Quinn Vows to Build 40,000 New Middle-Class Apartments
CITY HALL — City Council Speaker Christine Quinn vowed to build 40,000 affordable, middle-class apartments over the next 10 years during her final State of the City speech as speaker Monday.
Quinn, who is widely expected to officially launch her bid for mayor soon, described the initiative — which was one of a series designed to bolster the city's middle class — as “the biggest commitment to middle class affordability that this city has seen in two generations."
“We face an affordability crisis in our city,” Quinn told the audience gathered in the City Council chambers. “We need to make sure that the people who want to stay in our great city can afford to stay.”
Quinn said she would pay for the effort through a combination of government efficiencies and more debt, arguing that borrowing was "the right move at the right time" because of record-low interest rates.
“This is a once-in-a-lifetime opportunity to invest in our middle class,” she said.
The proposal was one of a long list unveiled during the speech, which spanned everything from property taxes to education to new job training.
To ensure that units remain affordable, she unveiled a plan that would grant building owners new tax exemptions in exchange for keeping units affordable by capping property taxes at a certain percentage of their rental incomes.
In a familiar idea, Quinn announced plans for a new childcare tax credit for families making up to $150,000 a year to help cover the costs of childcare, which are the highest in the nation.
She also outlined a new workforce training system to help better prepare people for middle-class jobs, and announced a new $13 million fund to help 16,000 undocumented young people enroll in GED classes or other educational programs so they won't be deported under President Barack Obama's "Deferred Action" program.
"If New Yorkers have the right skills, the jobs will follow," she said.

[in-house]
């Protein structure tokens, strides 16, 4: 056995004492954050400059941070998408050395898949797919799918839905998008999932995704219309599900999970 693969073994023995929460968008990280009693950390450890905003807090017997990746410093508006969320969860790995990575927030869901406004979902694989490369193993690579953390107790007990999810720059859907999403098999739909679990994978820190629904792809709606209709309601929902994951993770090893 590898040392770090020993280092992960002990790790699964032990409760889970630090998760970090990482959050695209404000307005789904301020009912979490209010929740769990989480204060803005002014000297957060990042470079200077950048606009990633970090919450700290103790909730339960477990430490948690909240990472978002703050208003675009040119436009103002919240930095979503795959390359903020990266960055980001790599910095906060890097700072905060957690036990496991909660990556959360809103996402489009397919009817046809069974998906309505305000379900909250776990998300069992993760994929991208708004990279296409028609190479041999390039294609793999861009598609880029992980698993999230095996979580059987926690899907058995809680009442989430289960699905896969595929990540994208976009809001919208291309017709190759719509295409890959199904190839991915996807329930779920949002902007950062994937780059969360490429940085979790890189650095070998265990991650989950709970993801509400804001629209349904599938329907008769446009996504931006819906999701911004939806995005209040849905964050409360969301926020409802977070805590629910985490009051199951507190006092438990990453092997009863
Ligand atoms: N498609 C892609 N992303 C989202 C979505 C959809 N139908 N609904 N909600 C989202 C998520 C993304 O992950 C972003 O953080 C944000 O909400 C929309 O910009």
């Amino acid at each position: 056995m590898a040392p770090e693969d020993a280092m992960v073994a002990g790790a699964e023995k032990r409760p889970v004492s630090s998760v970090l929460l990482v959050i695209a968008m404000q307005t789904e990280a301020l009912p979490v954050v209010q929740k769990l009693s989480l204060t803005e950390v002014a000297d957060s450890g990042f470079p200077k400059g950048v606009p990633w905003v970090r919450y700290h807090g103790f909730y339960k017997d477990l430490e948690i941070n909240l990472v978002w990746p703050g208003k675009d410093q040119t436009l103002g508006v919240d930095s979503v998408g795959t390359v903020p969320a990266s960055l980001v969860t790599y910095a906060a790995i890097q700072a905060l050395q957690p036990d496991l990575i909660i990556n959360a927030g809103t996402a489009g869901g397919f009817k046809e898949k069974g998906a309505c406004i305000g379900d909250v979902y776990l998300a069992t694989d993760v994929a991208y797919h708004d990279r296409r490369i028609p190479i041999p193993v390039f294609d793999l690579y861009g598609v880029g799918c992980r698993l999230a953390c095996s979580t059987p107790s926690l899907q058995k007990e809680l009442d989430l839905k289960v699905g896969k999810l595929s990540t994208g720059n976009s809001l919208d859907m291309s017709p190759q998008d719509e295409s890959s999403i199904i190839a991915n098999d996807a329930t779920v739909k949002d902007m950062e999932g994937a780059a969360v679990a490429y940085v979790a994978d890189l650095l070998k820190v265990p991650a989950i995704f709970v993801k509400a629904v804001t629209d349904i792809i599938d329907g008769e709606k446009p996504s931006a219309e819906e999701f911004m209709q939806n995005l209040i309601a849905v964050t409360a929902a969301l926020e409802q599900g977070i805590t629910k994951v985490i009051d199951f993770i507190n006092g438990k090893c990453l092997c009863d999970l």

Bronx Borough President Ruben Diaz Jr. praised the speech, which included a number of initiatives focused on the South Bronx, including a plan to begin retrofitting trucks to meet new environmental standards in the neighborhood and using the Hunts Point Distribution Center as an anchor to draw more food manufacturing companies.
"This stew had a lot of beef in it," he said after the speech. "If you're a candidate running for mayor of the City of New York and you were not in this room, I hope that you were taking notes," he said.
"She went borough-by-borough, issues-by-issue," he said, "She killed so many birds with one stone here and that's what we want to hear."
But Queens Republican City Councilman Daniel Halloran questioned how Quinn would pay
for the initiatives, given the current economic situation.
"What we've talked about here, there's no way to implement it across the board without massive amounts of tax increases, which the city clearly can't afford right now... We're still in the the throws of a depression," he said.
Council Finance Chair Domenic Recchia, Jr. said his staff are already looking at ways to begin to implement some of the initiatives, including the job training component, as soon
as the Fiscal Year 2014 budget, which Mayor Michael Bloomberg recently unveiled.
"The debt will really pay for itself and it will create more jobs," he said, arguing the investments would help boost the city's tax base by creating new jobs.
Quinn is facing a crowded field of Democratic challengers for mayor, including Public Advocate Bill de Blasio, former city Comptroller Bill Thompson, Comptroller John Liu, and former Brooklyn City Councilman Sal Albanese.